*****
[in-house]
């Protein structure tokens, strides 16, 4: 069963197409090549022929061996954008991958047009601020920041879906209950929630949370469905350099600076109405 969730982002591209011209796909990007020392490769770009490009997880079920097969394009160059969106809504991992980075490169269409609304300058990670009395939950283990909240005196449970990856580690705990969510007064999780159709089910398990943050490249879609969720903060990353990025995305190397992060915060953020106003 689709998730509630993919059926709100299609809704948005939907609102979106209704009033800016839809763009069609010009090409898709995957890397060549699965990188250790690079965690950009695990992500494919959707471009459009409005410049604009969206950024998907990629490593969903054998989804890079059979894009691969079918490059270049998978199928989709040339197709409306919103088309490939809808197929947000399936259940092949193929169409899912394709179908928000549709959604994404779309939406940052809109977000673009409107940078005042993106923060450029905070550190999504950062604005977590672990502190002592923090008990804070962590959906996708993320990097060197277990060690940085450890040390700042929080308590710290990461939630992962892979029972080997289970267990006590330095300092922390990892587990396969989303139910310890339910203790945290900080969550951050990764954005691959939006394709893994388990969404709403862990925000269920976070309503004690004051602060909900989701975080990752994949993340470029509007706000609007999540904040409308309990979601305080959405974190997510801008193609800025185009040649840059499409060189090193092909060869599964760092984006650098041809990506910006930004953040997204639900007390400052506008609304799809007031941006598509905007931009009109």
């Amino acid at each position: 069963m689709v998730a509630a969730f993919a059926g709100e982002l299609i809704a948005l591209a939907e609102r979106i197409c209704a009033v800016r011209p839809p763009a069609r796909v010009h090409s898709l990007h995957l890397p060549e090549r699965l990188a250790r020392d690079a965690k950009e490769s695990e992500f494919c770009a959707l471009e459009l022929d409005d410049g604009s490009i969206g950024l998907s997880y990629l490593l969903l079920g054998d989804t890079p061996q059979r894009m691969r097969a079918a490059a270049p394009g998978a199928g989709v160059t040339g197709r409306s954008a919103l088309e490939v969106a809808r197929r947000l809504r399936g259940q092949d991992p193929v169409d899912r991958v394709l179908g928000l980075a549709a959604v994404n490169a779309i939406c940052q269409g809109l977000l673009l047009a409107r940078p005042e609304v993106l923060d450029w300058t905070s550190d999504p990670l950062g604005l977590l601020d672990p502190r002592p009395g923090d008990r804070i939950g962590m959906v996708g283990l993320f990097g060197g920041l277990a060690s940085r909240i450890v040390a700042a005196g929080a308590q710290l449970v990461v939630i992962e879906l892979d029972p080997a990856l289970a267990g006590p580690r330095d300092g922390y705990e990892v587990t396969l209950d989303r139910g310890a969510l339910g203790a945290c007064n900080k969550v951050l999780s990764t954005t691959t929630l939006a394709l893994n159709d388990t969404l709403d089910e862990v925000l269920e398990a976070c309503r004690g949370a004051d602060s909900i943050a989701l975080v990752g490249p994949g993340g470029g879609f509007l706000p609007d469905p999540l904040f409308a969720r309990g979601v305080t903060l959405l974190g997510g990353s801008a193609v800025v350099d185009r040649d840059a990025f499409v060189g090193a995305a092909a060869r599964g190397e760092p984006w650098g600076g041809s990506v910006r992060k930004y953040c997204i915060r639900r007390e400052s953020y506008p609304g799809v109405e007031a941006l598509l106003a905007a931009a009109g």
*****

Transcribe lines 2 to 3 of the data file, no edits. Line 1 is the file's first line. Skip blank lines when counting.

């Protein structure tokens, strides 16, 4: 069963197409090549022929061996954008991958047009601020920041879906209950929630949370469905350099600076109405 969730982002591209011209796909990007020392490769770009490009997880079920097969394009160059969106809504991992980075490169269409609304300058990670009395939950283990909240005196449970990856580690705990969510007064999780159709089910398990943050490249879609969720903060990353990025995305190397992060915060953020106003 689709998730509630993919059926709100299609809704948005939907609102979106209704009033800016839809763009069609010009090409898709995957890397060549699965990188250790690079965690950009695990992500494919959707471009459009409005410049604009969206950024998907990629490593969903054998989804890079059979894009691969079918490059270049998978199928989709040339197709409306919103088309490939809808197929947000399936259940092949193929169409899912394709179908928000549709959604994404779309939406940052809109977000673009409107940078005042993106923060450029905070550190999504950062604005977590672990502190002592923090008990804070962590959906996708993320990097060197277990060690940085450890040390700042929080308590710290990461939630992962892979029972080997289970267990006590330095300092922390990892587990396969989303139910310890339910203790945290900080969550951050990764954005691959939006394709893994388990969404709403862990925000269920976070309503004690004051602060909900989701975080990752994949993340470029509007706000609007999540904040409308309990979601305080959405974190997510801008193609800025185009040649840059499409060189090193092909060869599964760092984006650098041809990506910006930004953040997204639900007390400052506008609304799809007031941006598509905007931009009109």
């Amino acid at each position: 069963m689709v998730a509630a969730f993919a059926g709100e982002l299609i809704a948005l591209a939907e609102r979106i197409c209704a009033v800016r011209p839809p763009a069609r796909v010009h090409s898709l990007h995957l890397p060549e090549r699965l990188a250790r020392d690079a965690k950009e490769s695990e992500f494919c770009a959707l471009e459009l022929d409005d410049g604009s490009i969206g950024l998907s997880y990629l490593l969903l079920g054998d989804t890079p061996q059979r894009m691969r097969a079918a490059a270049p394009g998978a199928g989709v160059t040339g197709r409306s954008a919103l088309e490939v969106a809808r197929r947000l809504r399936g259940q092949d991992p193929v169409d899912r991958v394709l179908g928000l980075a549709a959604v994404n490169a779309i939406c940052q269409g809109l977000l673009l047009a409107r940078p005042e609304v993106l923060d450029w300058t905070s550190d999504p990670l950062g604005l977590l601020d672990p502190r002592p009395g923090d008990r804070i939950g962590m959906v996708g283990l993320f990097g060197g920041l277990a060690s940085r909240i450890v040390a700042a005196g929080a308590q710290l449970v990461v939630i992962e879906l892979d029972p080997a990856l289970a267990g006590p580690r330095d300092g922390y705990e990892v587990t396969l209950d989303r139910g310890a969510l339910g203790a945290c007064n900080k969550v951050l999780s990764t954005t691959t929630l939006a394709l893994n159709d388990t969404l709403d089910e862990v925000l269920e398990a976070c309503r004690g949370a004051d602060s909900i943050a989701l975080v990752g490249p994949g993340g470029g879609f509007l706000p609007d469905p999540l904040f409308a969720r309990g979601v305080t903060l959405l974190g997510g990353s801008a193609v800025v350099d185009r040649d840059a990025f499409v060189g090193a995305a092909a060869r599964g190397e760092p984006w650098g600076g041809s990506v910006r992060k930004y953040c997204i915060r639900r007390e400052s953020y506008p609304g799809v109405e007031a941006l598509l106003a905007a931009a009109g």